A super-pooch, or so he thinks

learns that his super powers are a result of Hollywood special effects.
learns that his super powers are a result of Hollywood special effects.
Posted: November 21, 2008

A wiggy, waggy-dog story, Bolt is the first Disney animated feature released under the leadership of Pixar's John Lasseter.

While this charmer about a canine James Bond does not pack the emotional punch of WALL-E, it's frisky fun to see the white shepherd get a new leash on life.

The twist: Bolt (voice of John Travolta) thinks he's a super-pooch. But he only plays one on TV.

His sonic-boom bark and supersonic speed are the products of Hollywood special-effects wizards. Like Jim Carrey in The Truman Show, the pup is not in on the secret that what he calls life is mindless entertainment for the masses.

During the film's opening set piece, a high-speed fetch sequence on photorealistic streets and bridges of San Francisco, Bolt thinks that he is saving his "person," Penny (voice of Miley Cyrus), from the forces that have kidnapped her father.

Only when the trick-dog escapes his crate, falls into a packing box, and gets overnighted from Television City to New York's Times Square does he learn that he's ordinary - possessed of the extraordinary loyalty of his species. In other words, the action show Bolt thought was his life turns into reality television.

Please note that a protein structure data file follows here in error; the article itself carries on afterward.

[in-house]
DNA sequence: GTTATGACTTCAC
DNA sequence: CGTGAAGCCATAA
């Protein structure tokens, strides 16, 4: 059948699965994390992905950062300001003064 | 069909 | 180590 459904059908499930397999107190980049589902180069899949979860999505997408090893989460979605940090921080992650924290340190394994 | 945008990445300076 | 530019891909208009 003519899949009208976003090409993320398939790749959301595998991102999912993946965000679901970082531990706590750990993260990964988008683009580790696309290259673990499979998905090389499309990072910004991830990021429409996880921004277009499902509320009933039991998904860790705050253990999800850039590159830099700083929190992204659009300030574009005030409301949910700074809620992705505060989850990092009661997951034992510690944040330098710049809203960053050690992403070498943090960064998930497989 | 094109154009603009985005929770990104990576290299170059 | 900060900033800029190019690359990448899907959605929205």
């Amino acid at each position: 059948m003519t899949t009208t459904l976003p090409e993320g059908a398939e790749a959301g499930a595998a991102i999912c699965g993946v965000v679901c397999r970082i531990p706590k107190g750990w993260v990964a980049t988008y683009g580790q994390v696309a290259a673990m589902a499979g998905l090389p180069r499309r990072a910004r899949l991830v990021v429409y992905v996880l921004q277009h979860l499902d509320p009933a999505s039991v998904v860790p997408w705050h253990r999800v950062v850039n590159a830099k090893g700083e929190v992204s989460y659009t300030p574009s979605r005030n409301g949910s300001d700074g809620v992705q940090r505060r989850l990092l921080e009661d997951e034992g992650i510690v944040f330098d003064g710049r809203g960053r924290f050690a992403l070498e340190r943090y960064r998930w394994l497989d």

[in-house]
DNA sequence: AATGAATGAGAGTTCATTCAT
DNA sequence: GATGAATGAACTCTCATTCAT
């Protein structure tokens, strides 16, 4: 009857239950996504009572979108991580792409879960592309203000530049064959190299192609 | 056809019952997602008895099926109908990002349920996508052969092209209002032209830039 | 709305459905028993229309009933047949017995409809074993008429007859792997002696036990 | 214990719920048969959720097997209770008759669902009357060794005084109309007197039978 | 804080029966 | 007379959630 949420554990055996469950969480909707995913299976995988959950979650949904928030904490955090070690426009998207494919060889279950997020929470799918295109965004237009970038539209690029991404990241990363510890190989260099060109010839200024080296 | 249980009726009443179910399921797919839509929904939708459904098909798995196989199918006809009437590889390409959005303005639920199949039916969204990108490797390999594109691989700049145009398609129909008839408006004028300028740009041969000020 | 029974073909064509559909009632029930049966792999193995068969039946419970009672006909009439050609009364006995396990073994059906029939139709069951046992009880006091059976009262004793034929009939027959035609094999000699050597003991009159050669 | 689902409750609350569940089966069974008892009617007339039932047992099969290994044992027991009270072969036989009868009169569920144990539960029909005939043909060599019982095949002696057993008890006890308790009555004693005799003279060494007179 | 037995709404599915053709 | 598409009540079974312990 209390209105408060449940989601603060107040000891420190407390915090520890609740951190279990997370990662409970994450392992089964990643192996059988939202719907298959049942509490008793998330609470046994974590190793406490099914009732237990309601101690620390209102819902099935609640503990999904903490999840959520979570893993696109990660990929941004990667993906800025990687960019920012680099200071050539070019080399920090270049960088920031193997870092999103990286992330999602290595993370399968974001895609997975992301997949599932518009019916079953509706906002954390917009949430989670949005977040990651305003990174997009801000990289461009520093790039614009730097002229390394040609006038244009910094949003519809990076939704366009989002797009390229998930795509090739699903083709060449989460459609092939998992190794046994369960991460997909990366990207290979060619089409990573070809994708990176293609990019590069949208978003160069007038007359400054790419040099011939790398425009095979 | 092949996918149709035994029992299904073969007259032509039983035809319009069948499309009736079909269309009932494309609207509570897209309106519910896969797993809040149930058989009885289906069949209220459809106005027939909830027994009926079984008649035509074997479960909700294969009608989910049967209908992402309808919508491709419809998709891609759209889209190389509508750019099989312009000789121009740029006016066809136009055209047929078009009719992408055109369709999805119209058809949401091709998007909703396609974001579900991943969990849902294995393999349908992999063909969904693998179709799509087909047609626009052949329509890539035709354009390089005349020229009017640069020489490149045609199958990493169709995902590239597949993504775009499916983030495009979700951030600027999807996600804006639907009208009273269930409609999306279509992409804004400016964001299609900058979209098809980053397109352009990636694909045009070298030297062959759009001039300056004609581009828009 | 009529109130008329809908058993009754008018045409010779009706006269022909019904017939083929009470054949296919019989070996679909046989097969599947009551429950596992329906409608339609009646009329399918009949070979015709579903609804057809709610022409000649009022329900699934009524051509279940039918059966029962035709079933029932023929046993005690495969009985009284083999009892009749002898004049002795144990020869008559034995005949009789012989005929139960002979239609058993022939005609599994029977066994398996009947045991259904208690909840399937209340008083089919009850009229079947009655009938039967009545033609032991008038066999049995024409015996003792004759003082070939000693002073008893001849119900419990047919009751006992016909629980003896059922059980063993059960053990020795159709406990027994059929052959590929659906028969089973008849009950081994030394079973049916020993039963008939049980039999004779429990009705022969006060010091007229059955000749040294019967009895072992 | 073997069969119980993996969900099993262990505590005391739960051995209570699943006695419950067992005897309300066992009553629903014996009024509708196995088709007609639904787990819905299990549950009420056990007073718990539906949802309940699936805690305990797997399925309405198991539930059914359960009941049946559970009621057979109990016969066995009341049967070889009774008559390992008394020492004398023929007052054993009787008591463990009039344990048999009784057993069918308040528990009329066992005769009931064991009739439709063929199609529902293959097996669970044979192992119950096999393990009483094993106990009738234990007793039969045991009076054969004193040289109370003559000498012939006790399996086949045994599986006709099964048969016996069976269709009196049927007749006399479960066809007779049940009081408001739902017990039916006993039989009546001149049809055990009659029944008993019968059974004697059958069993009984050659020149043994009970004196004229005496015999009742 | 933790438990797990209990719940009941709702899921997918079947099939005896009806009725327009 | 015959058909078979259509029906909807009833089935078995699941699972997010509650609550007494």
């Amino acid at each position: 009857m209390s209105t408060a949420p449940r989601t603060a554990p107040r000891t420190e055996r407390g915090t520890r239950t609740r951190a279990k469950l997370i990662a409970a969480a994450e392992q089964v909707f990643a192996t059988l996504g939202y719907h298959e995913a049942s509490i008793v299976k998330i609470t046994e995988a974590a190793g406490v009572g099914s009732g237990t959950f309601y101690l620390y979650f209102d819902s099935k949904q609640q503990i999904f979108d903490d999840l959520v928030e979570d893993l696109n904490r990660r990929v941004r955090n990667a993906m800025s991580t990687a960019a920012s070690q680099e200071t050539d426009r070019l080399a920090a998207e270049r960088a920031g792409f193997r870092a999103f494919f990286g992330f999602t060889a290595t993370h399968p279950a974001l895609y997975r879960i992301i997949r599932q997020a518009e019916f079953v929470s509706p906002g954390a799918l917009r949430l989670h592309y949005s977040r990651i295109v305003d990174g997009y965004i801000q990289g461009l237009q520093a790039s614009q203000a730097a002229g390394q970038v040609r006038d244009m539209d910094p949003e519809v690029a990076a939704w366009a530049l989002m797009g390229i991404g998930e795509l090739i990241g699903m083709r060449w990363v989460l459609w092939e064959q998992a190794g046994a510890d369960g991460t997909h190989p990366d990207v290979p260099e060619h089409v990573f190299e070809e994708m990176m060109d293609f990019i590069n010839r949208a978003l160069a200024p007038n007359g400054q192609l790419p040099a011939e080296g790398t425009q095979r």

While the showbiz jokes may be too inside-Hollywood for the youngest members of the film's target audience, those 5-year-olds will relate to Bolt's separation anxiety, homesickness, and drive to find Penny.

And almost as much as they love Bolt, they will love his sidekicks, Mittens, an alley-wise cat (Susie Essman), and Rhino, a pudgy hamster fanboy who travels in an exercise ball (Mark Walton). By railcar and flatbed truck, Mittens and Rhino accompany Bolt on his way back home.

The pictorial work here is dazzling. From the fluff of Bolt's fur to the cool solidity of the steel bars on his crate to the crumbly warmth of the asphalt on the streets, the film has a reach-out-and-touch texture. (I saw it in 3-D, which no doubt amped up these details.)

As the nasal, jaded Mittens and the hyperactive Rhino, Essman and Walton supply voice work as nuanced and lively as the images, something that cannot be said for Travolta and Cyrus.

Any actor who provides a voice in an animated movie should be required to study Tom Hanks and Tim Allen in the Toy Story films and Drew Barrymore and George Lopez in Beverly Hills Chihuahua.


Contact movie critic Carrie Rickey

at 215-854-5402 or crickey@phillynews.com. Read her blog, Flickgrrl, at http://www.philly.com/philly/blogs/

flickgrrl/

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